If there’s any staple food that deserves the title of Most Versatile, it would be pasta. C’mon, pasta types count to the hundreds and pasta dishes in the thousands. In fact, did you know that in the 1800, there are already 260 types of pasta? 211 years later, imagine the pasta population!
Whether it be sautéed, or in a soup, or served with stew, or baked in a tray, or fried in a frittata; one thing remains – it’s an all-time favourite that’s here to stay for another century. I’m an ardent fan of quick-fix pasta recipes, because when I crave for it, I just wanna whip it up in a jiffy to hush the aching crave.
That said, here’s a fuss-free, cook-while-you’re-busy-with-chores recipe that I’d like to share: Parchment-baked Linguine with Prawns.
This one serves 2 (or 1 of me), so do increase the proportions of you’re cooking for more:
Salt & Black Pepper
1 tbsp Butter
1/2 diced Yellow Onion
4 crushed Garlic Cloves
10 shelled Prawns
1/4 cup Pasta Water*
1 tbsp dried Italian Herbs
1/2 cup canned Mushroom Soup mix
1 tsp grated Parmesan Cheese
1 tsp dried Oregano leaves
1) Bring a pot of liberally salt-&-peppered water to a boil and cook the linguine to al dente. Drain it and add a dollop of butter and toss it about to coat each strand.
Here are a few simple good-to-know tips about boiling pasta:
Bring the water to a rolling boil before sliding in the linguine. Putting it in while the water is still cold results in al dente cooked pasta on the outer layer, whereas the centre of the pasta is solid white. By the time you wait for the whole string to cook, the outer layer would have already been mush.
For string pastas, hold the bunch in the middle of your pot before letting them all disperse into the water. This ensures that it does not clump. If it does clump, just use a fork and swirl about in the water. Easy peasy!
Salting the water liberally adds taste to the otherwise bland linguine. Also, after draining your al dente pasta, keep aside about a cup or less of the pasta water* to thin your sauce. There’s really no magic in it; it had been claimed to thicken or add flavour to your sauce of choice but plainly put, it’s just handy to have rather than fetching a cup from your kettle.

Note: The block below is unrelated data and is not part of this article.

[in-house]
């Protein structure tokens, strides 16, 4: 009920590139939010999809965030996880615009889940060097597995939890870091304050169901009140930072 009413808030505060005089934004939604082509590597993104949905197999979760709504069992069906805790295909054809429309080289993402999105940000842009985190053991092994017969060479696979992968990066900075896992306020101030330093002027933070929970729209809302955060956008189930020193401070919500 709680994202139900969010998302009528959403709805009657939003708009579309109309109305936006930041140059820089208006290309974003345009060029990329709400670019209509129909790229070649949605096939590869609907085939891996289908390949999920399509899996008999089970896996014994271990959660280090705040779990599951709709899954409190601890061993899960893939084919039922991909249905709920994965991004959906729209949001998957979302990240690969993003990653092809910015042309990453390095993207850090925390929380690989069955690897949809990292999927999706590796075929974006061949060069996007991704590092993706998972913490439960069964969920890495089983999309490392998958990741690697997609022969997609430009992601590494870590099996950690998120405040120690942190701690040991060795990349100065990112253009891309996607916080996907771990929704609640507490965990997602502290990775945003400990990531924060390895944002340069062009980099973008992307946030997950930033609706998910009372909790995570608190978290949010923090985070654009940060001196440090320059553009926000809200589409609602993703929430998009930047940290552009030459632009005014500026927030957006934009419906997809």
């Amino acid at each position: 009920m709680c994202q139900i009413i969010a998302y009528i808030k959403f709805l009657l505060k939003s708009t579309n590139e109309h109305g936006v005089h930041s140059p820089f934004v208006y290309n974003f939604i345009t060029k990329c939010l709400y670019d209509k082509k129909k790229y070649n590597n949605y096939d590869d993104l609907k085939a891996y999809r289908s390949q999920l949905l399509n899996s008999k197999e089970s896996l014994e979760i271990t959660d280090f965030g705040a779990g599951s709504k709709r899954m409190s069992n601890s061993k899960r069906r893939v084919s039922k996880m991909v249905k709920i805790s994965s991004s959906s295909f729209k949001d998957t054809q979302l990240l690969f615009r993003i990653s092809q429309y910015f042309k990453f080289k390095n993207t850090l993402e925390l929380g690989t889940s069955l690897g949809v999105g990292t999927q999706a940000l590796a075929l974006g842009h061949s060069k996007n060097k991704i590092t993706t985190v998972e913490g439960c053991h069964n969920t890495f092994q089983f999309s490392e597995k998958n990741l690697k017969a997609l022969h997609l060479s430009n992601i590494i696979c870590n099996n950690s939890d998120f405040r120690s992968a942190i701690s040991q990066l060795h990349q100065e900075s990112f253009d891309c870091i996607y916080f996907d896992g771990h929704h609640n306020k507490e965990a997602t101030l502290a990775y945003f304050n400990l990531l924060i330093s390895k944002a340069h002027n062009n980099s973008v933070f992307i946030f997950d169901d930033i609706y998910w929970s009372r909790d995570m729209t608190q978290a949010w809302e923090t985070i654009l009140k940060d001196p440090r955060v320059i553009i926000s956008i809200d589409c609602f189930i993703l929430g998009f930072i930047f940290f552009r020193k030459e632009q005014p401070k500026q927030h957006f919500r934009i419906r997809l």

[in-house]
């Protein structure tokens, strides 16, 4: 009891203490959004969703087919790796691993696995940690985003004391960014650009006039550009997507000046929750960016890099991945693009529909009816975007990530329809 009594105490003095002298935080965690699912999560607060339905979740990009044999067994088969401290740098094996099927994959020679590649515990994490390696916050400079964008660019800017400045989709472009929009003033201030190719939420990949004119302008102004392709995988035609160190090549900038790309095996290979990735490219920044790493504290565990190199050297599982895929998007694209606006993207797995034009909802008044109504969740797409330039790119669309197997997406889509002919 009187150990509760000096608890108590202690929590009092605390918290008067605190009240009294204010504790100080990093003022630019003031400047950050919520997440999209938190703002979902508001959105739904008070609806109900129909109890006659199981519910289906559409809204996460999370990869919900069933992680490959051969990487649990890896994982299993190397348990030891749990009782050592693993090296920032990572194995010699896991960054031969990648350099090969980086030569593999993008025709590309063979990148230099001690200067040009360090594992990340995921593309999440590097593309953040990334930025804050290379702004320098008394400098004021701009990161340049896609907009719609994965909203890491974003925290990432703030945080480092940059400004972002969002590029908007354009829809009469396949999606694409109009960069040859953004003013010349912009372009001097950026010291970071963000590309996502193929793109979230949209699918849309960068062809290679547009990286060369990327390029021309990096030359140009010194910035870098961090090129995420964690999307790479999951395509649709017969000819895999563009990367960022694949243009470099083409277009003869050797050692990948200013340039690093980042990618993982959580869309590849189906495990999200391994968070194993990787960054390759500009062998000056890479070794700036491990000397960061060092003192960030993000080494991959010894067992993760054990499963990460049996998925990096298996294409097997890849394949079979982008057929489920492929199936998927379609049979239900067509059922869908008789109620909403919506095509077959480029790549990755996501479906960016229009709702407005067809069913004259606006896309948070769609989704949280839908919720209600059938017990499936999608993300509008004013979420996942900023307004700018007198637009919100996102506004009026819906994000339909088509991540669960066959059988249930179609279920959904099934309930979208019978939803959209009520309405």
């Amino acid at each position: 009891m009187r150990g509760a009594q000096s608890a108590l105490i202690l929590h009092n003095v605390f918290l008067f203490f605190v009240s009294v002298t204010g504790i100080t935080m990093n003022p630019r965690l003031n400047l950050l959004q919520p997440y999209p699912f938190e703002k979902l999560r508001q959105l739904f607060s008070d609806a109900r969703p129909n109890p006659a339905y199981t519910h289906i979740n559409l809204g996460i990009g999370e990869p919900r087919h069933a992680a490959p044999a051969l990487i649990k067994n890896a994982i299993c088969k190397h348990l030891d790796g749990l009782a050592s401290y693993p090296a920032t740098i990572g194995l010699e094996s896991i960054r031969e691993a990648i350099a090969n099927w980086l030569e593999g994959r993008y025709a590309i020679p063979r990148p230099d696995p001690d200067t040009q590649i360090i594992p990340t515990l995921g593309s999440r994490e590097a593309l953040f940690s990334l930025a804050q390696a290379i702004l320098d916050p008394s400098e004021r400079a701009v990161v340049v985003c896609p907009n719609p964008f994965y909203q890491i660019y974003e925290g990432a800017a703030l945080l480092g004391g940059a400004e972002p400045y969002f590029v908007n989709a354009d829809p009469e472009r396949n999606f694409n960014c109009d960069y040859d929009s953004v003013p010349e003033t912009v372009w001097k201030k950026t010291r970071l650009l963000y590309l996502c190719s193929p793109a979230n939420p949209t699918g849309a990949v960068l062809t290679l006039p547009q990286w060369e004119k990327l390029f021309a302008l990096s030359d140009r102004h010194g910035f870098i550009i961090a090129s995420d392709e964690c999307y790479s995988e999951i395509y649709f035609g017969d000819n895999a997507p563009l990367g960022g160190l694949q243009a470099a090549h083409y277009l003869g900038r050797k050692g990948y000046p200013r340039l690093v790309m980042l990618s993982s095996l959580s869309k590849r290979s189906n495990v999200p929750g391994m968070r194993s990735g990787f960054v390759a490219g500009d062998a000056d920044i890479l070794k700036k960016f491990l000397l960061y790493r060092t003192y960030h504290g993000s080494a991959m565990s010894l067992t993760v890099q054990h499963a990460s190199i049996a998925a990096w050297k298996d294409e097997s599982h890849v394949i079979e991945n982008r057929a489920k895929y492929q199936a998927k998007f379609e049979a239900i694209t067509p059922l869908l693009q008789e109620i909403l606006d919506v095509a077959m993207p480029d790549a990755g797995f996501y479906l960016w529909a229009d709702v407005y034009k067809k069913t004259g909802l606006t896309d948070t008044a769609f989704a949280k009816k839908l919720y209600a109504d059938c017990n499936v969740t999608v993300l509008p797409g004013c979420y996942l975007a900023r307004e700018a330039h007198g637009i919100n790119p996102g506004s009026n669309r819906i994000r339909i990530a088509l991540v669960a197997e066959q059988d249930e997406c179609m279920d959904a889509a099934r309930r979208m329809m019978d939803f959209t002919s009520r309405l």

2) In a cup, mix the italian herbs, mushroom soup mix and parmesan cheese with pasta water. Once it thickens, tumble the prawns, garlic and onion in the concoction. You might want to substitute prawns with calamari rings or cubed chicken, or all of it if you’d like. It’s really a one-size-fits-all type of recipe!
3) Lay a tray with parchment paper (also known as baking sheet). Plonk your pile of linguine and top it off with the marinated prawns and dust some dried oregano over it. Now, wrap the dish in the parchment paper like a tootsie roll. The aim is to ensure that they get maximum coverage, without having the insides unglamorously spilling out in the oven.
4) Bake it in the oven at 220°C for 15-20 minutes. Take extra care while eagerly opening up the sheet and take a whiff of all that goodness! Like a steam facial, only better. What cooking in the oven under wraps actually does is, it creates a sauna-like environment; you could say you have ‘steamed’ your pasta dish, melted the onions and garlic down, whilst having all the wonderful flavours absorbed fully into the linguine. It works the same if you’d like to experiment with marinara sauce and with other pasta types.
5) Give it a little toss, and serve it hot. Quick, easy, and yet oddly satisfying!
This one’s perfect for lazy Sunday afternoons, or you could bookmark it as an iftar menu in the month of Ramadhan. Just pop it in the oven say, about 30 minutes before azan and voila, ready for chow down!
This post was written for Muzlimbuzz (Travel&Food):
Ramadan Recipe: Parchment-baked Linguine
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